In my latest update, I’d like to explain some of the changes the team will be working on over the next few weeks, including changes to the MOT testing service helpdesk and the new inspection manual.
MOT testing service desk
In December, we told you that from January 2018, the MOT testing service helpdesk will become part of DVSA’s call centre. Before this took place, it wasn’t run by DVSA, so we couldn’t put calls through between the helpdesk and our standards team and often we found you had queries for both.
Now if you call the MOT testing service helpdesk and you have a follow-up technical testing question, they can transfer you to the MOT standards team.
This is part of the on-going work we’re doing to join these 2 services, and make it easier for you to get MOT testing support and advice.
Once we’ve trained more of our staff to answer all types of questions, we’ll look at whether merging the 2 phone numbers is possible and would improve the service for you.
Roadworthiness directive implementation
It’s been really good to see that you’ve been engaging with the changes we’ll be making as part of the roadworthiness directive, and giving us feedback on some of our ideas.
Your feedback is essential and will help us make sure we make any necessary changes.
New inspection manual
As you know, the roadworthiness directive means we’re making substantial changes to the inspection manual.
We recently published the latest draft of the manual on GOV.UK. Although it won’t come into effect until 20 May 2018, I want to make sure you can start getting to know what's in it and what’s changing. It’d be great to hear your feedback on it, so please let us know if there are any areas we can improve.
Finding the right failure reasons
You may have noticed from the new manual that while the content of the MOT isn’t changing much, there’ll be quite a few changes on how we word MOT failure reasons.
It’s important that we make it as easy as possible to find the correct failure reasons within the MOT testing service, as they might be worded or organised differently to before.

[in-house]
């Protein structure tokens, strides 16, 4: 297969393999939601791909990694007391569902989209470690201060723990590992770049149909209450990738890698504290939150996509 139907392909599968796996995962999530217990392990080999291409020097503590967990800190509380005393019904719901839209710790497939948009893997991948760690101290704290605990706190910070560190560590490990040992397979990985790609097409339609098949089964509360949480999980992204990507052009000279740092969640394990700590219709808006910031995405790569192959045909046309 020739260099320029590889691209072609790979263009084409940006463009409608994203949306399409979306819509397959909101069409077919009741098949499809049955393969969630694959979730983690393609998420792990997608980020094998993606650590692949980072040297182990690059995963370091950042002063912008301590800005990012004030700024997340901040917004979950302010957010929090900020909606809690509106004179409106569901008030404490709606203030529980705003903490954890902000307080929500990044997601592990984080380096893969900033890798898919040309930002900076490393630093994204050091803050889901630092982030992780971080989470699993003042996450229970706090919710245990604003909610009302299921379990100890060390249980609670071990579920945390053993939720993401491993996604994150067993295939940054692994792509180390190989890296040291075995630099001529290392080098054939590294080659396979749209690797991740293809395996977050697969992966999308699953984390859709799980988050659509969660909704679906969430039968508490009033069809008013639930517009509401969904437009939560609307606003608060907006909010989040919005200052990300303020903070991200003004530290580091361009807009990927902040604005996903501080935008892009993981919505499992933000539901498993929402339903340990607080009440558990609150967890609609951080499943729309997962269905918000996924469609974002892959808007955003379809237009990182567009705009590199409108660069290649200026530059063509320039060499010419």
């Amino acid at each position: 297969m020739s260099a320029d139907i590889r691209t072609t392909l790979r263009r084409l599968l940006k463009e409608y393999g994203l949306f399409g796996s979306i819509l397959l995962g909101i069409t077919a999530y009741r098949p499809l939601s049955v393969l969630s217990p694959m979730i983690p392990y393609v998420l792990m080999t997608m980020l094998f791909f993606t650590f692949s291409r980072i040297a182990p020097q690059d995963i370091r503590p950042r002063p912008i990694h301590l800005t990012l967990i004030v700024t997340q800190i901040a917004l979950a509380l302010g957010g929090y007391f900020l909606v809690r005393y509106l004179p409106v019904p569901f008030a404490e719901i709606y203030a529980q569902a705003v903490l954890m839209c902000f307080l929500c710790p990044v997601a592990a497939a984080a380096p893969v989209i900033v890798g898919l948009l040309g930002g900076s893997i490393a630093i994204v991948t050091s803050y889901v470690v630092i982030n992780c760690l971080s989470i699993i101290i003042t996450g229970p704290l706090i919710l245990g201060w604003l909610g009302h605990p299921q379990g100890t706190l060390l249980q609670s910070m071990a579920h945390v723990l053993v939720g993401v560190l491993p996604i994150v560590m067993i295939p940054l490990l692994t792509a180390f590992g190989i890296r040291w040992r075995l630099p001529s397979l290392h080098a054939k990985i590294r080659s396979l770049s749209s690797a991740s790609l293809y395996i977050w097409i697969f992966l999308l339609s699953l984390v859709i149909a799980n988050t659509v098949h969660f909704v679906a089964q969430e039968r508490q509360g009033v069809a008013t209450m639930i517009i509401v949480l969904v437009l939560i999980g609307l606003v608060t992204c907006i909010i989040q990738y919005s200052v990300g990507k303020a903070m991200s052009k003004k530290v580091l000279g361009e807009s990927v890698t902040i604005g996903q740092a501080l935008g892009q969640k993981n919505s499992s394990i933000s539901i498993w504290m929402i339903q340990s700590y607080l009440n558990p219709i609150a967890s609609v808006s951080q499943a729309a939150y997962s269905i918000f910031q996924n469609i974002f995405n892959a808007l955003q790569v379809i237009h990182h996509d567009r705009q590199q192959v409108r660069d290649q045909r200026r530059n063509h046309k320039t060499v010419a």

So, we’ve been doing a lot of testing of prototypes with testers and I’m really pleased with how this has gone so far. It's helped us understand how we can make the service easier to use and defects quicker to find. We’ll continue doing more user testing over the next few weeks.
Vehicles of historic interest and first date of MOT
The Department for Transport (DfT) has now published the definitions for the rolling 40-year exemption for vehicles of historic interest, and what modifications are acceptable.
They intend that the exemption from MOT for vehicles of historic interest will be administered through the vehicle tax renewal process. It’ll be up to the owners to declare whether their vehicle meets these requirements (if it’s of valid age).
DfT also announced the results of the consultation on the first test date for cars this week, which will be staying at 3 years.
Before Christmas, we made a really big update to the ‘Check the MOT history of a vehicle’ service, so you can now check if there’s any outstanding recalls on a vehicle.
This will not only help members of the public who want to check the safety of their own vehicle but the motor trade industry too. It means they’ll be able to check the safety and legality of the vehicles they’re selling.
In December there were 300,000 checks of the service. And, around 25,000 of these checks showed there was still outstanding safety recalls on the vehicle. We’ll be monitoring this, to see if it improves how quickly these outstanding recalls are dealt with.
Over the next few weeks, we’ll be working on improvements to some of the administrative processes around garage and tester approvals.
In November, the processing of approvals moved to a centralised team. Since then, we’ve recognised that we need to improve some of the processes to make sure we can provide the service needed.
Thanks for your patience on this. I’d like to reassure you that the teams at Chadderton are working hard to work through backlogs of approvals for new or changed sites.
Over the next few weeks, we’ll be working on our revised approach to risk rating and the implementation of the roadworthiness directive, which I’ll blog more about soon.
Following some research we did last year, we’ve finalised the design of the new test pass/fail documentation. It includes more helpful information for motorists on the severity of defects. We’re now getting into the ‘development’ stage so we can switch to the new design as soon as possible. We're hoping this will be in April.
As always, please let us know your feedback in the comments.